Some chucks stand up for a brief moment (2-5 secs) and once in awhile they will stand up for 20-30 seconds...you can never predict it. This will give a little room for error on the elevation as they are about 15 inches tall when standing.
    A hit anywhere with a 22-250 is devastating with light bullets.

    I would disagree with those who said a 7mm mag did a good job....I used to shoot a 25-06 and had more chucks run back to the burrow after punching a hole right through them with no bullet expansion....I got a Swift and immediately had more dropped dead right where they were shot.

    My real favorite is the 17 Remington....quite a bit quieter and you can see your shot go right to the chuck through the scope.

    The photo is daughter #1 with her first chuck shot at about 210 yards with the 17 Rem....she is also a trapshooter!

    Have fun....if you kill 'em all in SE Ohio come see me up north.

    Bob
     
  9. smsnyder

    smsnyder Well-Known Member

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    forget the prone position, the ants, the ticks, the sandbags, the bipod. Lone Star Field Products. Look at out DVD on the net.
     
  10. Brian in Oregon

    Brian in Oregon Well-Known Member

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    Deplorable Bitter Clinger in Liberal La La Land
    We don't have groundhogs in Oregon. Instead, we have Rockchucks, which are techinically Yellow Bellied Marmots. They are a 2/3rds to 3/4 scale groundhog.<br>
    <br>
    Any of the centerfire .22's will work, though some work better than others. The .22 Hornet is on the low end. The .22-250 is the best all around. In heavy wind conditions, the .243 works quite well. The most popular is the .223, and not surprisingly it's the cheapest for ammo. I'll tell you this - a .223 will knock a rockchuck over, but I've often seen a .22-250 pick one up clean off its feet and slam it into the rimrock behind it. And the number that take a dive into their burrows after being hit decreases as you "use more gun". Another consideration is the amount of recoil the cartridge puts out. In most guns, the .223 is light enough that even with a scope cranked up to 20x you can still observe the impact. With the .22-250, recoil has increases to the point that with some guns, the scope picture will be thrown off target. You'll need a spotter. With more powerful cartridges, like the .220 Swift, .243 and .25-06, a spotter is all but a must. As for the .17's, they're on the light side here for distance and wind, and it's often windy.<br>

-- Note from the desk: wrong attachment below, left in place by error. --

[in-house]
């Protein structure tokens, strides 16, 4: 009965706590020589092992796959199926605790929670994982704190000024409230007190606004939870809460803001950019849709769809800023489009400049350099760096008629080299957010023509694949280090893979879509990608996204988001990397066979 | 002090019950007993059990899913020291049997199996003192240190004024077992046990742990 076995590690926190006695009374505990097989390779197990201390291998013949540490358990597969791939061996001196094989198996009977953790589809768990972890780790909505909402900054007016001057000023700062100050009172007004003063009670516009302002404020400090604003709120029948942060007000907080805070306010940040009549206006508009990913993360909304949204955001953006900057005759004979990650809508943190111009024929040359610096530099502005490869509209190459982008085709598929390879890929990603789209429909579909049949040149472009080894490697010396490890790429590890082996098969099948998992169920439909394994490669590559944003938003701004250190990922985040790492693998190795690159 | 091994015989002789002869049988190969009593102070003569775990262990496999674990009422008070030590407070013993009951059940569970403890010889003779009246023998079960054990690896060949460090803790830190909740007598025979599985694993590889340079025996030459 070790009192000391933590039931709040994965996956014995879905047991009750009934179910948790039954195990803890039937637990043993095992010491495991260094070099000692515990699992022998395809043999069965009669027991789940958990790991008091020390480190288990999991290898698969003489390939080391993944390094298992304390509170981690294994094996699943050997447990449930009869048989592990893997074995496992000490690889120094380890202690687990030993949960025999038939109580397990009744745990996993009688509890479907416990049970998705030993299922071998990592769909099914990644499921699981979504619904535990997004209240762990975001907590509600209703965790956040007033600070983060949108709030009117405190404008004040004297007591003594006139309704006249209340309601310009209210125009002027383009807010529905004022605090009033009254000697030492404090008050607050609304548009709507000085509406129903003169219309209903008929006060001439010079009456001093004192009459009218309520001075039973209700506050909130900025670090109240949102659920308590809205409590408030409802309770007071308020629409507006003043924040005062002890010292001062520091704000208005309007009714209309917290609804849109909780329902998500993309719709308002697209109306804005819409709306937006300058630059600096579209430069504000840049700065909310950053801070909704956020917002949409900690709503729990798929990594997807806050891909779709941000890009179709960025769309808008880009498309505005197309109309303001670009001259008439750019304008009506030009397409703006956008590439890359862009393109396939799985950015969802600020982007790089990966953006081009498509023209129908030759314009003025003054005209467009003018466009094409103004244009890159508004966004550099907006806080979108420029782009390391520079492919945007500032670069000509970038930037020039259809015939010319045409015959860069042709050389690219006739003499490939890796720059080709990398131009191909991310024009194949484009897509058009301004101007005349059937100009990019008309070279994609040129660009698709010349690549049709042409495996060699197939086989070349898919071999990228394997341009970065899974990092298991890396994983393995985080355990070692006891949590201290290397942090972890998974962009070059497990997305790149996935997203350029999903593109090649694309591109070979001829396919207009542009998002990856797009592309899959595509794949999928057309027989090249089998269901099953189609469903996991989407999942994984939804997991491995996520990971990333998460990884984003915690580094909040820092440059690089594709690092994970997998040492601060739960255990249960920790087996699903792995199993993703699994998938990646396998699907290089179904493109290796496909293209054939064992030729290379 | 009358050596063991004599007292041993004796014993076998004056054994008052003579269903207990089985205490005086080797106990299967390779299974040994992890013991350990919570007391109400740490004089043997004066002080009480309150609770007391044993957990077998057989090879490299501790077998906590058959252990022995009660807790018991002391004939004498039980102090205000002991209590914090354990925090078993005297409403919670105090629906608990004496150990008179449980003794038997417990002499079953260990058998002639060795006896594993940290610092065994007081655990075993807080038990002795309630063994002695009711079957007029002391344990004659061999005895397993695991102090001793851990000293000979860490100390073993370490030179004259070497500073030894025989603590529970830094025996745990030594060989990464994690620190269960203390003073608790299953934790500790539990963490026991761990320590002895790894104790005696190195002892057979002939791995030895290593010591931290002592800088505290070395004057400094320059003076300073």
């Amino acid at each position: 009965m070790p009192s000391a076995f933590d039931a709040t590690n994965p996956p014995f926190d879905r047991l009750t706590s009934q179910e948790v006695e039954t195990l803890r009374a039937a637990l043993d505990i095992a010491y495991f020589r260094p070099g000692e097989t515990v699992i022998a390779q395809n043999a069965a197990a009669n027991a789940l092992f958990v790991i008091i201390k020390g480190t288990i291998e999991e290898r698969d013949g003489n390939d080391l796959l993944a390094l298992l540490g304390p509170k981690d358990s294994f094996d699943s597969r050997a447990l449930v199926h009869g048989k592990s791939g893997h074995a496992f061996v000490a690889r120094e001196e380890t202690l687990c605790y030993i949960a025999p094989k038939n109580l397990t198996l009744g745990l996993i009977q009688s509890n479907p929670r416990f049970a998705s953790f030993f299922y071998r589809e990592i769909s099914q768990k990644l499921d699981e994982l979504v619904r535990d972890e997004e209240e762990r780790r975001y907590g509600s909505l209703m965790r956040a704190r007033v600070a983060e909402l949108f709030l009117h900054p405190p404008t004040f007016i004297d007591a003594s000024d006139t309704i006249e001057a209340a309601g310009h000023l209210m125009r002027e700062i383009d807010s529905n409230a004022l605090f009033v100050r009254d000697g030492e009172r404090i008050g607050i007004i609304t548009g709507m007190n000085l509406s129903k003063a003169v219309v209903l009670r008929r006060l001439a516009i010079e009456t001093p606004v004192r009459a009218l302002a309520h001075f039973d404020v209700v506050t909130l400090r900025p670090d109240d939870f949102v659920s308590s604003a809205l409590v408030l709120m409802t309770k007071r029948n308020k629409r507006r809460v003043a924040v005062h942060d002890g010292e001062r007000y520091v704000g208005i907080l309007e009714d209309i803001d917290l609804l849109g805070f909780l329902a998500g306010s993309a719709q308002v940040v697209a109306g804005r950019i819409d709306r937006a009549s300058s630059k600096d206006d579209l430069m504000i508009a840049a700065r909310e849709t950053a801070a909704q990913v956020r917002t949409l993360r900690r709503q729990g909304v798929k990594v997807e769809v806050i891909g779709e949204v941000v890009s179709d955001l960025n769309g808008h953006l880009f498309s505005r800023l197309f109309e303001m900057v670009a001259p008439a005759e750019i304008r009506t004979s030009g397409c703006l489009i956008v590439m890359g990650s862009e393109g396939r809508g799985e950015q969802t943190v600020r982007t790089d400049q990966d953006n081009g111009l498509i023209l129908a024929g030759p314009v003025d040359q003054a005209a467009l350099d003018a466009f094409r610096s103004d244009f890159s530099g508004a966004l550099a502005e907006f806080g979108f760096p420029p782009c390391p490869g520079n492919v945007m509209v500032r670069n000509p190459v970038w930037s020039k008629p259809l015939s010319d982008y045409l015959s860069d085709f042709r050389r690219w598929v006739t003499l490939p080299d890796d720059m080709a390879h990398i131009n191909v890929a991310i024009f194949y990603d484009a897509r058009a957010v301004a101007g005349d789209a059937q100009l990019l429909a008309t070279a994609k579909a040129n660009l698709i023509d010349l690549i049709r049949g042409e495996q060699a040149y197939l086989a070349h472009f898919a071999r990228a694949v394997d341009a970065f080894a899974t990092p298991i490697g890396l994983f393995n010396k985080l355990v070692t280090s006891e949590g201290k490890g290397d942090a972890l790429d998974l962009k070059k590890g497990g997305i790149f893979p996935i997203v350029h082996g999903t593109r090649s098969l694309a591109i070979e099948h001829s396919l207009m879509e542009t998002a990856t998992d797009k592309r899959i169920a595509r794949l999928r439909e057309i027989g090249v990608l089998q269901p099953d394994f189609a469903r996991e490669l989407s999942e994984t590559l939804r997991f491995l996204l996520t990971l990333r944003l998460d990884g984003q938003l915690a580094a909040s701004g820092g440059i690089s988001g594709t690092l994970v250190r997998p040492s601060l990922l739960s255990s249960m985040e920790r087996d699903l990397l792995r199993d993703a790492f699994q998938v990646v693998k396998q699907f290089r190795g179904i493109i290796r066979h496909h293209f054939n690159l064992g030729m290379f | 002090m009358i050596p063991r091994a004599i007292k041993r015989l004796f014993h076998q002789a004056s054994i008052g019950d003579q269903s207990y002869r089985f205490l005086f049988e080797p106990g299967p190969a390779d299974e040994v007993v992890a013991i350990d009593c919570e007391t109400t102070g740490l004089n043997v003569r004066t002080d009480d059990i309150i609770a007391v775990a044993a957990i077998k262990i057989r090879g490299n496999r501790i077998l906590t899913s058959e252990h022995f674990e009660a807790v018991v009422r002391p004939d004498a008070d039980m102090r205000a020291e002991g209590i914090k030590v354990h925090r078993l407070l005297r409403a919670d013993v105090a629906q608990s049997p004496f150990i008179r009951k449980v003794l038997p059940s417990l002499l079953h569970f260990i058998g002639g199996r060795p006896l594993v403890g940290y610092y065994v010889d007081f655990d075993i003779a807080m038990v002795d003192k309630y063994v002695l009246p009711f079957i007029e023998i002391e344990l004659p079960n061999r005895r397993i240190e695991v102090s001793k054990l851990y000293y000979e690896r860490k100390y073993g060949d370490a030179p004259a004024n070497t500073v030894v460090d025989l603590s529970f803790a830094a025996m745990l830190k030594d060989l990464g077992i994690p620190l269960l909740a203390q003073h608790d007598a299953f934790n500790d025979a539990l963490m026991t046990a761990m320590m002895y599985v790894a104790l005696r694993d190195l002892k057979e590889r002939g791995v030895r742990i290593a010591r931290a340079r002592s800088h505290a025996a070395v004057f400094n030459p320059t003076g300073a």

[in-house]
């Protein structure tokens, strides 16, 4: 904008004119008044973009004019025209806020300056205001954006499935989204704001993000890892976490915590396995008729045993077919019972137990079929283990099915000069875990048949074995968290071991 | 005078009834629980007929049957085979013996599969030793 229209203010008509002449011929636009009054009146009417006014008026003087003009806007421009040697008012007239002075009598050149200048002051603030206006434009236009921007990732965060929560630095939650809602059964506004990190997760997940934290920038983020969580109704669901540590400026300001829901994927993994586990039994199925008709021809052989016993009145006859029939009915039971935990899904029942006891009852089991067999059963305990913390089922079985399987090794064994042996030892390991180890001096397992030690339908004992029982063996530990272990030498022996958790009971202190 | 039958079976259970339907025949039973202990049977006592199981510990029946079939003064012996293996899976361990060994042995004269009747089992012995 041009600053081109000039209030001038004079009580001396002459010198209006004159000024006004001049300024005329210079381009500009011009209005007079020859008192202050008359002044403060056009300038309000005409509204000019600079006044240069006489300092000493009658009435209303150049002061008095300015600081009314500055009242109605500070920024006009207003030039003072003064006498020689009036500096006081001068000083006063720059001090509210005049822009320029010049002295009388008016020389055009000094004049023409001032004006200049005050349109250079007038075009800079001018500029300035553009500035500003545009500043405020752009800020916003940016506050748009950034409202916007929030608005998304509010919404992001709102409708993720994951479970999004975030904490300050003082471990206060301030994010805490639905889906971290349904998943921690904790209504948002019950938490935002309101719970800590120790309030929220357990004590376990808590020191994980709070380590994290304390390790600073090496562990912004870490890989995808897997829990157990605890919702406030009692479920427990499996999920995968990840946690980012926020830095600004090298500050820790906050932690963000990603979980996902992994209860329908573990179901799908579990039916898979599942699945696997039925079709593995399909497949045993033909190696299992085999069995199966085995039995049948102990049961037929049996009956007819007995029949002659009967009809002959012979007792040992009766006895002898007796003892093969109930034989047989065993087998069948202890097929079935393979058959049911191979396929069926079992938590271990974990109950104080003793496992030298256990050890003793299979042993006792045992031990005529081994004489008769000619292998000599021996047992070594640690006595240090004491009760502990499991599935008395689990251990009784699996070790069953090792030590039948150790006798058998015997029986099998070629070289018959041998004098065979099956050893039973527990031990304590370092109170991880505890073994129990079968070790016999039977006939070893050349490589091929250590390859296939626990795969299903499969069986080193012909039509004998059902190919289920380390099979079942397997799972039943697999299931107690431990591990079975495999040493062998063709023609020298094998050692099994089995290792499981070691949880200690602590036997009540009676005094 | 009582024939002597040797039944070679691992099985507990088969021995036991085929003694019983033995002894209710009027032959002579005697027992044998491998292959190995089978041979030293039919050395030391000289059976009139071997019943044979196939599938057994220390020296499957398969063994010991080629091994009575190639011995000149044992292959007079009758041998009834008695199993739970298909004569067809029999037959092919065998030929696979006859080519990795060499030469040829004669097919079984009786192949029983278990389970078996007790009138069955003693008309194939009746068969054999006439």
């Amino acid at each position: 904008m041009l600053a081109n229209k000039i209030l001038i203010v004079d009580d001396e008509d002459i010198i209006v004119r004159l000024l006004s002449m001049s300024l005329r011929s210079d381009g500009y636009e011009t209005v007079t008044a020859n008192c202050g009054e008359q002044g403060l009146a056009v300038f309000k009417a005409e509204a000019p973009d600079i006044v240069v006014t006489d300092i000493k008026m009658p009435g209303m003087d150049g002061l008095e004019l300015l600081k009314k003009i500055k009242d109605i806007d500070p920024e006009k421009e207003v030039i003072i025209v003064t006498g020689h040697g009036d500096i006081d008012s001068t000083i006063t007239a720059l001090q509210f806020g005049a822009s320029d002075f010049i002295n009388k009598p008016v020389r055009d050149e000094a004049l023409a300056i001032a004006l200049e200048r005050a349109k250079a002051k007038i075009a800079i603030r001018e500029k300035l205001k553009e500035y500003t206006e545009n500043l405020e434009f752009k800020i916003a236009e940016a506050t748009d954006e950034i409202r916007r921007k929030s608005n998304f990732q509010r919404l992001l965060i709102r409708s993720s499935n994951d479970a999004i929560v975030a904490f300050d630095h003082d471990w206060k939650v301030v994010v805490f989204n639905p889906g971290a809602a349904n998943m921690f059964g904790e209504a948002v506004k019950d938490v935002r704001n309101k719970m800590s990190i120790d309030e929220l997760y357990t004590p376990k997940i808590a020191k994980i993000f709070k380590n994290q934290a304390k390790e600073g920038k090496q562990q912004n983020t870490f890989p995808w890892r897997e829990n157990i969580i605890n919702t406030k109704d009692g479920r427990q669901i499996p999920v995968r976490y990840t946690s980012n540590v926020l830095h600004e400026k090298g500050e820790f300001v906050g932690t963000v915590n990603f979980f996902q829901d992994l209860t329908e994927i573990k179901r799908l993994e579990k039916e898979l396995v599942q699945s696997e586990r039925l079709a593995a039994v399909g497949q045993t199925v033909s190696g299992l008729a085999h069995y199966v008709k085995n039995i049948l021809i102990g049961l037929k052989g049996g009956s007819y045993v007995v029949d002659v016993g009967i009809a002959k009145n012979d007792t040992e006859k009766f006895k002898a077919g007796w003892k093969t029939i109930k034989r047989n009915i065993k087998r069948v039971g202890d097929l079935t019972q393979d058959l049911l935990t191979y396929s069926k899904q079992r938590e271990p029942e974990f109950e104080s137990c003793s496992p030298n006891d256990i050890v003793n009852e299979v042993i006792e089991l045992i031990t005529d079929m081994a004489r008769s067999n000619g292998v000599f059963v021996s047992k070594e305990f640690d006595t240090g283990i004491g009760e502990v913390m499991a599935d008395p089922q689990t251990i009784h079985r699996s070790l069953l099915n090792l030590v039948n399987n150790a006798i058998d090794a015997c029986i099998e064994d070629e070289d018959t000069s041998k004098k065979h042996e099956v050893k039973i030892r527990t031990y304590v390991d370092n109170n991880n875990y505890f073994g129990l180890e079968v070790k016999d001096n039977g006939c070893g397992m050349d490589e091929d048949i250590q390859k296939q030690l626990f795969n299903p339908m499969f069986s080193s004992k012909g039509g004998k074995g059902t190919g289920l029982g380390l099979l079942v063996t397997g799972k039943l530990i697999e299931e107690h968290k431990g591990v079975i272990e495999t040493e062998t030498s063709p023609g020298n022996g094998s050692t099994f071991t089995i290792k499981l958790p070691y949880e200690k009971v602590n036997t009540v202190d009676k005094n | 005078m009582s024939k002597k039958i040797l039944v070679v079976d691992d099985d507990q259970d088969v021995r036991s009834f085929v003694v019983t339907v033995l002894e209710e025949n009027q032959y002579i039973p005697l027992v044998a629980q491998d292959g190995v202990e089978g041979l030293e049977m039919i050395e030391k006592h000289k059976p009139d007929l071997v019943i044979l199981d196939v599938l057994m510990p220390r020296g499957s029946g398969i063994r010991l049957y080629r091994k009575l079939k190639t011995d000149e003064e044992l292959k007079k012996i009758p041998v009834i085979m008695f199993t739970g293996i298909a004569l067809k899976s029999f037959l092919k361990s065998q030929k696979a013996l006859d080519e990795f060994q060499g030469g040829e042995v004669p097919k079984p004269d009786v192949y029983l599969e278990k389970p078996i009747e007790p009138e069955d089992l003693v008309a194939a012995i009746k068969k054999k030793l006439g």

<br>
    Camo may or may not be needed. If the rockchucks are "educated" by heavy hunting, camo may be needed. There are some popular places I've hunted where you must be prone and under cover or fully camo'd.<br>
    <br>
    For many shots here, a bipod is often a good idea. I have bipods in various sizes, but find a short one works best because I'm usually prone. One thing that is a must is a scope sunshade - I find I'm often shooting nearly into the sun.<br>
    <br>
    My Rockchuck Rifle is a Browning 1885 Single Shot in .22-250 with a Leupold 6.5-20X 40mmAO scope with target knobs.
     
  11. avidtrapshooter

    avidtrapshooter TS Member

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    hunted groundhogs alot as a kid and still shoot em off the property, 22-250 is the perfect gun for the job, just get a bipod lean against a truck or roof of car and you are set. use bullets that expand rapidly to prevent ricochet. wait for em to stand nice and straight you can't miss em then aim at the head or just above and i would say you are set to 350 yds. a 22-250 will wreak havoc on them no matter where you hit em i have seen anything from heads blown off to blown clean in half from the stomach down. gotta love 50-55 grain hollow points.